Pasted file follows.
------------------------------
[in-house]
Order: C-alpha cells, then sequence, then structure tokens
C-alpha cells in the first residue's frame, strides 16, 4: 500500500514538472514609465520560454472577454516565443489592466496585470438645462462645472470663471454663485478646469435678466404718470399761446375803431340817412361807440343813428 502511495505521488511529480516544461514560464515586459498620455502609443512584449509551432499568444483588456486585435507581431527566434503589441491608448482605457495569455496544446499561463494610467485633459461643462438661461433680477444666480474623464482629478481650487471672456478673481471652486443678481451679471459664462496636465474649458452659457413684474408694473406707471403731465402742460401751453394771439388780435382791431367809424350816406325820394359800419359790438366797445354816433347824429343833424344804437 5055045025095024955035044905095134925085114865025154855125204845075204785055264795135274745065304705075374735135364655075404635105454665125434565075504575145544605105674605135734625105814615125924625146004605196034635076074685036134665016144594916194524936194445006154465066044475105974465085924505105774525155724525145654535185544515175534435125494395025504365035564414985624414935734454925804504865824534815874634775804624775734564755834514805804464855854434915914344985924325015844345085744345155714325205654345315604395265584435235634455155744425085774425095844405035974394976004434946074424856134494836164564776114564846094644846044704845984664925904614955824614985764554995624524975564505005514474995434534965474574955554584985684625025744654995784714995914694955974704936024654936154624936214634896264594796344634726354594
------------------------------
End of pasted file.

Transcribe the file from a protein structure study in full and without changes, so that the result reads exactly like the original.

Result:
[in-house]
Order: C-alpha cells, then sequence, then structure tokens
C-alpha cells in the first residue's frame, strides 16, 4: 500500500514538472514609465520560454472577454516565443489592466496585470438645462462645472470663471454663485478646469435678466404718470399761446375803431340817412361807440343813428 502511495505521488511529480516544461514560464515586459498620455502609443512584449509551432499568444483588456486585435507581431527566434503589441491608448482605457495569455496544446499561463494610467485633459461643462438661461433680477444666480474623464482629478481650487471672456478673481471652486443678481451679471459664462496636465474649458452659457413684474408694473406707471403731465402742460401751453394771439388780435382791431367809424350816406325820394359800419359790438366797445354816433347824429343833424344804437 5055045025095024955035044905095134925085114865025154855125204845075204785055264795135274745065304705075374735135364655075404635105454665125434565075504575145544605105674605135734625105814615125924625146004605196034635076074685036134665016144594916194524936194445006154465066044475105974465085924505105774525155724525145654535185544515175534435125494395025504365035564414985624414935734454925804504865824534815874634775804624775734564755834514805804464855854434915914344985924325015844345085744345155714325205654345315604395265584435235634455155744425085774425095844405035974394976004434946074424856134494836164564776114564846094644846044704845984664925904614955824614985764554995624524975564505005514474995434534965474574955554584985684625025744654995784714995914694955974704936024654936154624936214634896264594796344634726354594